Despite the Sport Turismo placing an emphasis on rear seat passengers, front seat occupants are also well catered for – this is a Porsche after all, and the driver will always come first. Six-footers and above benefit from acres of both head and leg room and there is plenty of adjustment from the standard fit electrically adjustable seats.
Storage space is good, too. You get a decent central cubby, with USB ports for charging devices and a couple of generously sized cup holders mounted on top. The door bins will also swallow a fair amount of clutter or a bottle of drink. Those in the back (if you opt for the standard four seat variant) are treated to a vast central armrest, storage between the seats and reasonably sized door bins.
In terms of outright space, when compared to the standard Panamera - which can feel snug in the rear thanks to its sloping roofline - the Sport Turismo with its squared off rear end feels positively airy. And unlike the standard car, there is now a family orientated four-plus-one seating layout, which offers two full-sized individual rear outer seats and a narrow and raised central rear seat. The central rear seat is, however, compromised for leg space owing to the central tunnel running down the centre of the floorpan. Therefore, we’d only choose this option if you are planning on carrying children – and even then, it should only be used for short trips.
Ultimately, the Sport Turismo makes most sense as a four-seater. The two full-sized rear seats offer plenty of space, even when sat behind someone tall in the front, and the centre console - equipped with its own infotainment screen and HVAC panel – gives you the feeling that you’re flying first class with Lufthansa.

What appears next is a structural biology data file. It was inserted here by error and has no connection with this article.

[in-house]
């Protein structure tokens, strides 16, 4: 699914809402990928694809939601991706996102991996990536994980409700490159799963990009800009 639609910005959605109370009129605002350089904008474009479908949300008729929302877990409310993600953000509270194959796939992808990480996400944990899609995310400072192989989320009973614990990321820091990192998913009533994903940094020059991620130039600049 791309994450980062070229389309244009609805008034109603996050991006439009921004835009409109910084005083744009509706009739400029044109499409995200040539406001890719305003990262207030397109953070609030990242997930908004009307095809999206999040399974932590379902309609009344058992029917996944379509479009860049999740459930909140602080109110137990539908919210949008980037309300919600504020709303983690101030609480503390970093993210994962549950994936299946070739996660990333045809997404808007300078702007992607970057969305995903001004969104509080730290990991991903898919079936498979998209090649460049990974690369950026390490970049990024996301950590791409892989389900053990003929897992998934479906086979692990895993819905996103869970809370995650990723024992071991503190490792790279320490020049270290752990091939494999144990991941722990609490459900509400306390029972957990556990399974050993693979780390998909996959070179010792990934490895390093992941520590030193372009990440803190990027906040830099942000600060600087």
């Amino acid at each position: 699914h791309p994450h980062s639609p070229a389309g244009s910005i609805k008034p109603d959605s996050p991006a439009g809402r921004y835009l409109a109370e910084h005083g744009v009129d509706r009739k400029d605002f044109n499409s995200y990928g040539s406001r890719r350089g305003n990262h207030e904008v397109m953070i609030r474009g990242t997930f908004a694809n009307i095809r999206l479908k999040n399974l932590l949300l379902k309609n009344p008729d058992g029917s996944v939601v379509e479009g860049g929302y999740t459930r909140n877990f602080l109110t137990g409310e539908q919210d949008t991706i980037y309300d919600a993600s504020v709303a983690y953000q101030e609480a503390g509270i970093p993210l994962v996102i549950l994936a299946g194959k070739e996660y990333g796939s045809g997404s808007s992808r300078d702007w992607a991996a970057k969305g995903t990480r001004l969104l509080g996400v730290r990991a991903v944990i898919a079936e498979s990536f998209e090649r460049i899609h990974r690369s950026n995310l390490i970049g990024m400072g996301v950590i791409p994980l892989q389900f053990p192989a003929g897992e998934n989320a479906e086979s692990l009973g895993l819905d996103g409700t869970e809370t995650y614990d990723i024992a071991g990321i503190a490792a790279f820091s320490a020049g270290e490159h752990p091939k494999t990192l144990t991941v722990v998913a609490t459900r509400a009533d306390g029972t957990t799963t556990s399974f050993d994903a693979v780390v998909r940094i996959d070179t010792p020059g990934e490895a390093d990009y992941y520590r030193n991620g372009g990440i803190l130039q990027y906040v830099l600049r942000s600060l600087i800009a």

However, and somewhat surprisingly we might add, despite its taller roofline, the Sport Turismo only offers around 4 per cent more boot space than the standard Panamera. This might lead you to question if the Sport Turismo is more style than substance, but it’s important to remember that practicality is not just about raw figures.
For example, the new tailgate offers a much larger loading aperture than the standard car’s hatchback appendage, and the loading lip is also set lower, at bumper level, to ease the loading of heavy items. As a result, the Sport Turismo feels far more practical, and, more importantly, useable, than conventional rivals such as the Mercedes CLS and Audi A7 Sportback.
Porsche also offers a number of options, which should help users utilise that extra space, the most notable being a so-called ‘luggage compartment management system’. It uses two rails integrated into the floor of the boot, four lashing points and a partition net to secure items. It’s a nifty system, but we’d rather do without.